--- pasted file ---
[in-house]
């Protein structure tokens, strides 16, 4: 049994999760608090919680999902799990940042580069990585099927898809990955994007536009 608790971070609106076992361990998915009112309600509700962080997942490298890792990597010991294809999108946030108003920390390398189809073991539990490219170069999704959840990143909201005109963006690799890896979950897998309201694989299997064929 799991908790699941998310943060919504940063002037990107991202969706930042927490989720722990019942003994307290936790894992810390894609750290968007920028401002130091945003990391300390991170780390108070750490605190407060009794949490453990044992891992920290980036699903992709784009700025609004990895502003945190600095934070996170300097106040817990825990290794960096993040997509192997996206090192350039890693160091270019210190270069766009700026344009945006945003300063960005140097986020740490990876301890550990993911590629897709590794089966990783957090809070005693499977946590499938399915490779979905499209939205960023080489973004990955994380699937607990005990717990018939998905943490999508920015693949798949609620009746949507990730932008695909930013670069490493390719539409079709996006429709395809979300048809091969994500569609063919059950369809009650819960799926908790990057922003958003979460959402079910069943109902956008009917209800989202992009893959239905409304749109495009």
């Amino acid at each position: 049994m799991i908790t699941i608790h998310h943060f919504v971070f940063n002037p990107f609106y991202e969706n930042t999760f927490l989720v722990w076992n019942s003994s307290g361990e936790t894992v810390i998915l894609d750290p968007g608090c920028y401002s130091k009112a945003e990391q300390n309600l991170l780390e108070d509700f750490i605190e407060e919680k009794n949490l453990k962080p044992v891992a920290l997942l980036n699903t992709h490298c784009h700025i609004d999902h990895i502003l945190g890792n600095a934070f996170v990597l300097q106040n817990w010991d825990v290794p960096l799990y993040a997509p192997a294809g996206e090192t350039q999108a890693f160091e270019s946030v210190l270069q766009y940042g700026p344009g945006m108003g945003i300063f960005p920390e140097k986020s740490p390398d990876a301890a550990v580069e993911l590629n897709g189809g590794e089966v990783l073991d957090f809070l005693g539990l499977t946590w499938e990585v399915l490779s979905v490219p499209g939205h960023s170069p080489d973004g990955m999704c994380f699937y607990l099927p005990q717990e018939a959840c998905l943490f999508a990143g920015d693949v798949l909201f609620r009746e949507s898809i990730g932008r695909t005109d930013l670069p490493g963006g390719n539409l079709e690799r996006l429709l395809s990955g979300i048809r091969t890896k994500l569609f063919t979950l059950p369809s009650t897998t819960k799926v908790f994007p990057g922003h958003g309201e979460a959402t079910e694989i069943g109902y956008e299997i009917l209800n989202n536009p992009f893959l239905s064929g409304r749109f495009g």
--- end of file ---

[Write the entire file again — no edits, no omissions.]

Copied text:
[in-house]
């Protein structure tokens, strides 16, 4: 049994999760608090919680999902799990940042580069990585099927898809990955994007536009 608790971070609106076992361990998915009112309600509700962080997942490298890792990597010991294809999108946030108003920390390398189809073991539990490219170069999704959840990143909201005109963006690799890896979950897998309201694989299997064929 799991908790699941998310943060919504940063002037990107991202969706930042927490989720722990019942003994307290936790894992810390894609750290968007920028401002130091945003990391300390991170780390108070750490605190407060009794949490453990044992891992920290980036699903992709784009700025609004990895502003945190600095934070996170300097106040817990825990290794960096993040997509192997996206090192350039890693160091270019210190270069766009700026344009945006945003300063960005140097986020740490990876301890550990993911590629897709590794089966990783957090809070005693499977946590499938399915490779979905499209939205960023080489973004990955994380699937607990005990717990018939998905943490999508920015693949798949609620009746949507990730932008695909930013670069490493390719539409079709996006429709395809979300048809091969994500569609063919059950369809009650819960799926908790990057922003958003979460959402079910069943109902956008009917209800989202992009893959239905409304749109495009």
């Amino acid at each position: 049994m799991i908790t699941i608790h998310h943060f919504v971070f940063n002037p990107f609106y991202e969706n930042t999760f927490l989720v722990w076992n019942s003994s307290g361990e936790t894992v810390i998915l894609d750290p968007g608090c920028y401002s130091k009112a945003e990391q300390n309600l991170l780390e108070d509700f750490i605190e407060e919680k009794n949490l453990k962080p044992v891992a920290l997942l980036n699903t992709h490298c784009h700025i609004d999902h990895i502003l945190g890792n600095a934070f996170v990597l300097q106040n817990w010991d825990v290794p960096l799990y993040a997509p192997a294809g996206e090192t350039q999108a890693f160091e270019s946030v210190l270069q766009y940042g700026p344009g945006m108003g945003i300063f960005p920390e140097k986020s740490p390398d990876a301890a550990v580069e993911l590629n897709g189809g590794e089966v990783l073991d957090f809070l005693g539990l499977t946590w499938e990585v399915l490779s979905v490219p499209g939205h960023s170069p080489d973004g990955m999704c994380f699937y607990l099927p005990q717990e018939a959840c998905l943490f999508a990143g920015d693949v798949l909201f609620r009746e949507s898809i990730g932008r695909t005109d930013l670069p490493g963006g390719n539409l079709e690799r996006l429709l395809s990955g979300i048809r091969t890896k994500l569609f063919t979950l059950p369809s009650t897998t819960k799926v908790f994007p990057g922003h958003g309201e979460a959402t079910e694989i069943g109902y956008e299997i009917l209800n989202n536009p992009f893959l239905s064929g409304r749109f495009g």